# Can a polyhedron, made solely of regular pentagons and regular hexagons, be made with an arbitrarily large number of hexagons?

This comes from a related question, and especially after I read about the Goldberg Polyhedron.

If you take a look at that article, if you look closely at some of the pictures, you'll notice that the hexagons are not all the same size:

I marked two hexagons with black dots. They are clearly not the same size.

Another site I investigated was dmccooey.com where they have interactive models and even list the types of hexagons. That site also confirmed that not all hexagons were the same.

What I want is a polyhedron, or class of polyhedra, with the following properties:

• made only of pentagons and hexagons

• the pentagons and hexagons must all be regular (same size, shape, convex, and equi-angular)

• the polyhedron can be scaled up to have an arbitrarily large number of hexagons. (And I believe the number of pentagons is always fixed at 12, which is no problem.)

• must be "globe-like", which means it has the symmetry of a platonic solid, such as icosahedral symmetry.

Does such a thing exist? Why or why not? Maybe someone can also explain why the Goldberg Polyhedra do not have regular hexagons in the first place, which is a real bummer for me.

Edit: The accepted answer said it best:

Obviously three hexagons sharing a common vertex cannot be perfectly regular, otherwise the surface would be flat in a neighbourhood of the common vertex!

So it's quite a bummer. We cannot have arbitrarily large number of hexagons if we want them to be regular hexagons. Looks like the closest with can get is the soccer ball shape (truncated icosahedron), which actually only has two hexagons meeting at a vertex, not three, so they can be regular.

• I haven't read the article, but I hope you're not saying "they are clearly not the same size" based on their appearance on a grainy picture. Also note that if two neighbouring polygons do not have the same side length, there will be some difficulties sewing them together. – Arthur Oct 27 '16 at 5:37
• You can get a soccer ball or a dodecahedron. You're allowing 4 types of vertices: 5-5-5, 5-5-6, 5-6-6, and 6-6-6. The last is flat, and you know 2 of them. Only 5-5-6 is left, and that won't lead to a globe. – Ed Pegg Oct 27 '16 at 5:53
• @Arthur The "grainy picture" is actually pretty accurate. I based it on the picture and my investigation/reading the linked articles. if two neighbouring polygons do not have the same side length, there will be some difficulties sewing them together. 2 neighboring polygons must have the same side, but that does not mean they're regular or equilateral. That only says 2 adjacent sides are equal. I think Jack D'Aurizio's answer is best: Obviously three hexagons sharing a common vertex cannot be perfectly regular, otherwise the surface would be flat in a neighbourhood of the common vertex! – DrZ214 Oct 28 '16 at 10:23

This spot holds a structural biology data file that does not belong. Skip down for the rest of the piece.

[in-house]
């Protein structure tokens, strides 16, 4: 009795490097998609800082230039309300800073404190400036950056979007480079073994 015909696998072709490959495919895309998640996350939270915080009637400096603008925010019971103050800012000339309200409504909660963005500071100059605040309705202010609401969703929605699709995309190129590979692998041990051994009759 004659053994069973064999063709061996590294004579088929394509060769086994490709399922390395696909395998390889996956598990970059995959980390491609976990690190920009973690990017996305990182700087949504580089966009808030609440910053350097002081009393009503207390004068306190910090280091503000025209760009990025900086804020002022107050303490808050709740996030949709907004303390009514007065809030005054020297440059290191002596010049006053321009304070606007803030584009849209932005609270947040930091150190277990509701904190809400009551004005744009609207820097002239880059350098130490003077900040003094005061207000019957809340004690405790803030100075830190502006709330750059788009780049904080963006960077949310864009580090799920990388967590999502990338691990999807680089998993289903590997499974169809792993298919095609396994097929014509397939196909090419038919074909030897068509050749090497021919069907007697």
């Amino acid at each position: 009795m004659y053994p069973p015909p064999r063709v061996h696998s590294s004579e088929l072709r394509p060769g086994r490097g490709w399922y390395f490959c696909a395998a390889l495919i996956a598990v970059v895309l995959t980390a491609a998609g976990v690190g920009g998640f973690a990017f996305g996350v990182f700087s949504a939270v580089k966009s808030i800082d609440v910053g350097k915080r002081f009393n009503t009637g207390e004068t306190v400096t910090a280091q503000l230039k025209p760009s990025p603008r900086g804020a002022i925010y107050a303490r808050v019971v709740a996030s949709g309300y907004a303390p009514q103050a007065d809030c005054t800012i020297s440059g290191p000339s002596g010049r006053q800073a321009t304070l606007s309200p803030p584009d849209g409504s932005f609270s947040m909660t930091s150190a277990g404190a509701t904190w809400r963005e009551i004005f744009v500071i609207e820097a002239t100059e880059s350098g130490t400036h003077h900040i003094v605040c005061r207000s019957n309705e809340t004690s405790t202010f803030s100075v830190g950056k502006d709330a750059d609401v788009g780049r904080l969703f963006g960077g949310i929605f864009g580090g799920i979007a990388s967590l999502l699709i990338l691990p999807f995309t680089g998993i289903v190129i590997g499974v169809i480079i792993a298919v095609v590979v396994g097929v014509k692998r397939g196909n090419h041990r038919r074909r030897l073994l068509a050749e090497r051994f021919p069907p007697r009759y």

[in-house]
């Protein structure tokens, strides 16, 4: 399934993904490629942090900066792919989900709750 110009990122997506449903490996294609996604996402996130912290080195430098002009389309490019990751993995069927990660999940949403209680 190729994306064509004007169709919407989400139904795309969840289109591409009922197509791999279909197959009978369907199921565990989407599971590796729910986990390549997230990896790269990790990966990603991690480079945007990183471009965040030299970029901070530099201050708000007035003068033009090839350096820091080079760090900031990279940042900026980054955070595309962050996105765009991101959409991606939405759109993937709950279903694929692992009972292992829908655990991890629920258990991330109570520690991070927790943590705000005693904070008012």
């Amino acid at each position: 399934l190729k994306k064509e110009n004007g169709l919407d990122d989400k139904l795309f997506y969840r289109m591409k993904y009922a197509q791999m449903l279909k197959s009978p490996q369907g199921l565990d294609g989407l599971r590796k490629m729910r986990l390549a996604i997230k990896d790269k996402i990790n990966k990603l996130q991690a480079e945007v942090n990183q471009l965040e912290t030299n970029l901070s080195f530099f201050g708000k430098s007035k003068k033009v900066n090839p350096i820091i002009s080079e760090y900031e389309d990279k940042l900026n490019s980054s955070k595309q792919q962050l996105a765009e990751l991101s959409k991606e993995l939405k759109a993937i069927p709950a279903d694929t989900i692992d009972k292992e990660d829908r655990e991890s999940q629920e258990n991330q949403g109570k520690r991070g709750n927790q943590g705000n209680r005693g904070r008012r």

A set of such polyhedra can be obtained from a dodecadron through repeated edge truncation: in Conway's notation, that is the chamfer transform denoted through c. Have a look at this wonderful site for generating pictures of such objects:

Obviously three hexagons sharing a common vertex cannot be perfectly regular, otherwise the surface would be flat in a neighbourhood of the common vertex!

• Thanks. Your last paragraph said it best. Made an edit to the OP too. – DrZ214 Oct 28 '16 at 10:25
• Isn't this true of GB(n,0) in general? – PyRulez Mar 4 '18 at 15:32

Actually the are infinitely many different polyhedra you make this way. For example take two dodecahedra and join them so that they share a common face. As you can see you can keep on repeating this process forever creating different polyhedra. An interesting class of polyhedra of this type are called toroids some of which look like solids with "tunnels" through them.

However what you probably had in mind was convex polyhedra (so faces meet in a "ridge" so no joining to make a continuous flat face or as a valley). In this case there are just two such polyhedra, the dodecahedron and the truncated icosahedron.

Now it is possible to make other convex polyhedra using only pentagons and hexagons however you have to sacrifice something. You can make polyhedra where the length of the sides are all the same and the vertices of each side are in the same plane BUT the angles between each of the sides of a face is not always the same. These polyhedra were discovered quite recently by Schein Gayed. Their discovery came about though work on proteins and is an active area of research to find out more about such shapes.

Alternatively you can make a "cage" where the distance between any two vertices is the same and for a "face" the angle between the sides is the same BUT these vertices will not all be in the same plane ( so if you made the object the faces would not all be flat). There is no limit to the size of these structures.

These shapes became of great interest to chemists when Sir Harry Kroto (who died very recently RIP) discovered carbon atoms could form into such cages (for which he won the Nobel prize) and so started much of nano materials. These types of structures are also known as Buckmisnter fullerenes, so called because they are related to geodesic domes which the Architect Buckmister Fuller popularised. The EPCOT ball at WALT DISNEY WORLD is an example of a geodesic dome (and it was Buckmister Fuller who coined the phrase that living on the planet earth is like traveling on a spaceship though time. Hence the name of the ride inside the EPCOT ball is "spaceship earth" and what the ride is about).